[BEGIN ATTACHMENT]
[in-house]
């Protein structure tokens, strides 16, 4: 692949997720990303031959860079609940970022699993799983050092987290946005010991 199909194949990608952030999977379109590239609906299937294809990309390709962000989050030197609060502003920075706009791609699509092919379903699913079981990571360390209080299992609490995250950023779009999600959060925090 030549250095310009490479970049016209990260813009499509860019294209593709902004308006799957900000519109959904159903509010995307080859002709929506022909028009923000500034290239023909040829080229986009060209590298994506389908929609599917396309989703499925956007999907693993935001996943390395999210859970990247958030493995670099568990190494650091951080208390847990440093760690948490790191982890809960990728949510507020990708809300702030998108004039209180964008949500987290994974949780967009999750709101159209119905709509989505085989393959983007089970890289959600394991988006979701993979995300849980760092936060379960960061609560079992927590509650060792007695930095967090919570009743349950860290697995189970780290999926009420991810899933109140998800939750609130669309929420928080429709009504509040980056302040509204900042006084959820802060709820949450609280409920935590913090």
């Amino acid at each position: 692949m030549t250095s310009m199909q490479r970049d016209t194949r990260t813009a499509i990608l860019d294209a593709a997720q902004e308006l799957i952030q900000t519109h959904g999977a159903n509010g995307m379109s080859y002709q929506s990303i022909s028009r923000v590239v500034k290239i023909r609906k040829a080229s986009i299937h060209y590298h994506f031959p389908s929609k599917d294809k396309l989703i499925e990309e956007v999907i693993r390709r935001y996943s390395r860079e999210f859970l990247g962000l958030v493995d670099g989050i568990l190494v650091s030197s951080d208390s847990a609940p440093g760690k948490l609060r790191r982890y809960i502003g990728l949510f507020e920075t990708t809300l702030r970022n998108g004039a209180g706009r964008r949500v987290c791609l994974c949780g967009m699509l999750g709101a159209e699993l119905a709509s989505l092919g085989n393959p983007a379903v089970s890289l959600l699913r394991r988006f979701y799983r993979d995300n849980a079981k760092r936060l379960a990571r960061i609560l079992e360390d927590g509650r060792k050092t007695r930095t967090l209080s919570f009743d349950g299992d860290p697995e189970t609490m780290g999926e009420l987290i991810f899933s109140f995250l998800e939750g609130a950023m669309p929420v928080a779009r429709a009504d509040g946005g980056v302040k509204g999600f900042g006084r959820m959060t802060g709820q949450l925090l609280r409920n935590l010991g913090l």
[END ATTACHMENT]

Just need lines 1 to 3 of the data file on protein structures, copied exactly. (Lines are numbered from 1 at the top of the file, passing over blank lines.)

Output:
[in-house]
């Protein structure tokens, strides 16, 4: 692949997720990303031959860079609940970022699993799983050092987290946005010991 199909194949990608952030999977379109590239609906299937294809990309390709962000989050030197609060502003920075706009791609699509092919379903699913079981990571360390209080299992609490995250950023779009999600959060925090 030549250095310009490479970049016209990260813009499509860019294209593709902004308006799957900000519109959904159903509010995307080859002709929506022909028009923000500034290239023909040829080229986009060209590298994506389908929609599917396309989703499925956007999907693993935001996943390395999210859970990247958030493995670099568990190494650091951080208390847990440093760690948490790191982890809960990728949510507020990708809300702030998108004039209180964008949500987290994974949780967009999750709101159209119905709509989505085989393959983007089970890289959600394991988006979701993979995300849980760092936060379960960061609560079992927590509650060792007695930095967090919570009743349950860290697995189970780290999926009420991810899933109140998800939750609130669309929420928080429709009504509040980056302040509204900042006084959820802060709820949450609280409920935590913090």
């Amino acid at each position: 692949m030549t250095s310009m199909q490479r970049d016209t194949r990260t813009a499509i990608l860019d294209a593709a997720q902004e308006l799957i952030q900000t519109h959904g999977a159903n509010g995307m379109s080859y002709q929506s990303i022909s028009r923000v590239v500034k290239i023909r609906k040829a080229s986009i299937h060209y590298h994506f031959p389908s929609k599917d294809k396309l989703i499925e990309e956007v999907i693993r390709r935001y996943s390395r860079e999210f859970l990247g962000l958030v493995d670099g989050i568990l190494v650091s030197s951080d208390s847990a609940p440093g760690k948490l609060r790191r982890y809960i502003g990728l949510f507020e920075t990708t809300l702030r970022n998108g004039a209180g706009r964008r949500v987290c791609l994974c949780g967009m699509l999750g709101a159209e699993l119905a709509s989505l092919g085989n393959p983007a379903v089970s890289l959600l699913r394991r988006f979701y799983r993979d995300n849980a079981k760092r936060l379960a990571r960061i609560l079992e360390d927590g509650r060792k050092t007695r930095t967090l209080s919570f009743d349950g299992d860290p697995e189970t609490m780290g999926e009420l987290i991810f899933s109140f995250l998800e939750g609130a950023m669309p929420v928080a779009r429709a009504d509040g946005g980056v302040k509204g999600f900042g006084r959820m959060t802060g709820q949450l925090l609280r409920n935590l010991g913090l």